Jim Watson Agence France-Presse Donald Trump supporters brave the cold to go to a rally in support of the former President of the United States.
Camille Camdessus – Agence France-Presse Des Moines
January 14, 2024
The big ball of the American primaries opens Monday in Iowa, where Donald Trump could immediately crush all competition among the Republicans, unless his rivals Nikki Haley and Ron DeSantis create a surprise, helped potentially in terrible weather.
The ex-president, four times indicted, faces the judgment of voters for the first time since he left the White House in unimaginable chaos.
Despite his legal troubles, according to polls, he has one of the largest leads ever seen over his Republican rivals.
- Donald Trump is betting big on Monday's caucuses in Iowa
- Trump's two Republican rivals debate, without criticizing him
- At his civil trial for fraud, Trump again denounces “election interference”
The verdict will come Monday starting at 8 p.m., when Iowa voters gather at schools, libraries and fire stations across the Midwest state to decide their candidate.
“We will win hands down,” Donald Trump promises his activists.
He can rely on an army of volunteers who brush aside his legal troubles.
Sunday, the former president is expected in Indianola, a city in central Iowa, where he is to hold a meeting after having canceled several campaign events in this state the day before due to the weather.
Because a last minute unknown disrupts the equation of the Republican favorite: the cold. The entire state is being hit by a snowstorm and the thermometer is expected to drop below -20°C by the time of voting, with icy roads.
Will Donald Trump's voters, confident of his victory, vote under these conditions ?
“If my car will come out of the garage! “, laughs Jeff Nikolas, 37 years old.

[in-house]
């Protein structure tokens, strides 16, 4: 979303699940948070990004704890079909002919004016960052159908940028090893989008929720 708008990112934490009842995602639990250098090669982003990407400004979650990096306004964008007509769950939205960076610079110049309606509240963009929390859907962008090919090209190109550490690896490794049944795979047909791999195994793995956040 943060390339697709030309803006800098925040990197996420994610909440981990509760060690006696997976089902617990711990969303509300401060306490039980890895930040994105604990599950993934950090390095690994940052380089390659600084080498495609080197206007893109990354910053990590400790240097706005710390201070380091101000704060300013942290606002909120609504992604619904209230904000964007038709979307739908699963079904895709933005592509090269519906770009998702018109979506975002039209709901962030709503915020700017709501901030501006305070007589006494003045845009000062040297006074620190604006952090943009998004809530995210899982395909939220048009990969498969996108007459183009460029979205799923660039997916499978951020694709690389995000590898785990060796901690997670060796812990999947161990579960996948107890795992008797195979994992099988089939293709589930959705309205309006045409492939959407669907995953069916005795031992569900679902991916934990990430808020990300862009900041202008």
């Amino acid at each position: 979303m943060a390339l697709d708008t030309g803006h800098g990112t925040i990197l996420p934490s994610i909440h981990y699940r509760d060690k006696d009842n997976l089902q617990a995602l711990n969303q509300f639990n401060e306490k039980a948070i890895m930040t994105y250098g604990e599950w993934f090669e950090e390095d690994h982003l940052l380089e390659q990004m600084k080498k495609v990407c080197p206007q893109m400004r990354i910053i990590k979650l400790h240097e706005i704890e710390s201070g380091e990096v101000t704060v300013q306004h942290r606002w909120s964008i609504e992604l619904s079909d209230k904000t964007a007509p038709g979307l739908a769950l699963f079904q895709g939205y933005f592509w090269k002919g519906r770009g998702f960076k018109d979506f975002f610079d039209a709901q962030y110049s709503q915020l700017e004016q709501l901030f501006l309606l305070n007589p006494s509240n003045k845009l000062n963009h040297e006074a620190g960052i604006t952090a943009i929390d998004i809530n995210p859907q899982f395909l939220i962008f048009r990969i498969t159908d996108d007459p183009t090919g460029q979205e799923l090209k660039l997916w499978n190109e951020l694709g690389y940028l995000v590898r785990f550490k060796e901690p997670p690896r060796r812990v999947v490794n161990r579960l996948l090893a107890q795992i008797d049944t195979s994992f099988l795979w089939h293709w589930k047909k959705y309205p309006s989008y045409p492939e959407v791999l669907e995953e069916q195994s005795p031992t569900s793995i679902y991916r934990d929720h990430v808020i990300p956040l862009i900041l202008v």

For this trucker, encountered by the AFP on his way to buy a heater, only Donald Trump is capable of “putting an end to all the bullshit that is happening in the world at the moment”.
Five candidates are vying to stand in the way of Donald Trump. Among them, only two seem to still have a chance.
On one side, former UN ambassador Nikki Haley, the only woman in the race. The former governor of South Carolina is the new darling of the right, appreciated by American business circles.
On the other side, Florida Governor Ron DeSantis, a conservative with shocking positions on immigration or abortion. The forty-year-old, former naval officer, has bet everything on Iowa, visiting each of its 99 counties in recent months.
“He has a good sense of leadership,” says Ben Rummelhart, 33, who finds Donald Trump too “vulnerable” because of “all his legal troubles.”
Donald Trump would come well ahead in Iowa with 48%, ahead of Nikki Haley credited with 20% and Ron DeSantis with 16%, according to a poll from several media outlets — Des Moines Register, NBC News and Mediacom — published Saturday.
Interviewed Sunday on ABC and CNN, Ron DeSantis rejected these figures.
“I think it’s very hard to poll an Iowa caucus […] especially when it’s minus twenty” (-30°C), the governor said.
Because Ron DeSantis is counting on these Dantean weather conditions to create a surprise and eat into part of the stormy billionaire's enormous lead.
“Our voters have the opportunity to see their vote count in a very meaningful way,” he said, because turnout “in this weather could be considerably less (than in in 2016), so to all our supporters: bring friends and family.”
However, if Donald Trump does not obtain the triumph predicted for him in Iowa, he risks appearing much more vulnerable for the rest of the race. Because from next week, the highly orchestrated ballet of the primaries will take the candidates to New Hampshire, before Nevada and South Carolina in February.
In turn, the 50 states will vote until June to allocate their quota of delegates to the candidates in preparation for the national convention in July, which will officially nominate the Republican presidential candidate.
For Donald Trump, 77, the priority is to ensure victory before his trials begin, some of which are scheduled to begin in March.
And the Democrats ?
Already with the official support of his party, outgoing President Joe Biden, 81, should, barring any major surprises, be designated in August as their candidate. And this despite repeated criticism of his age.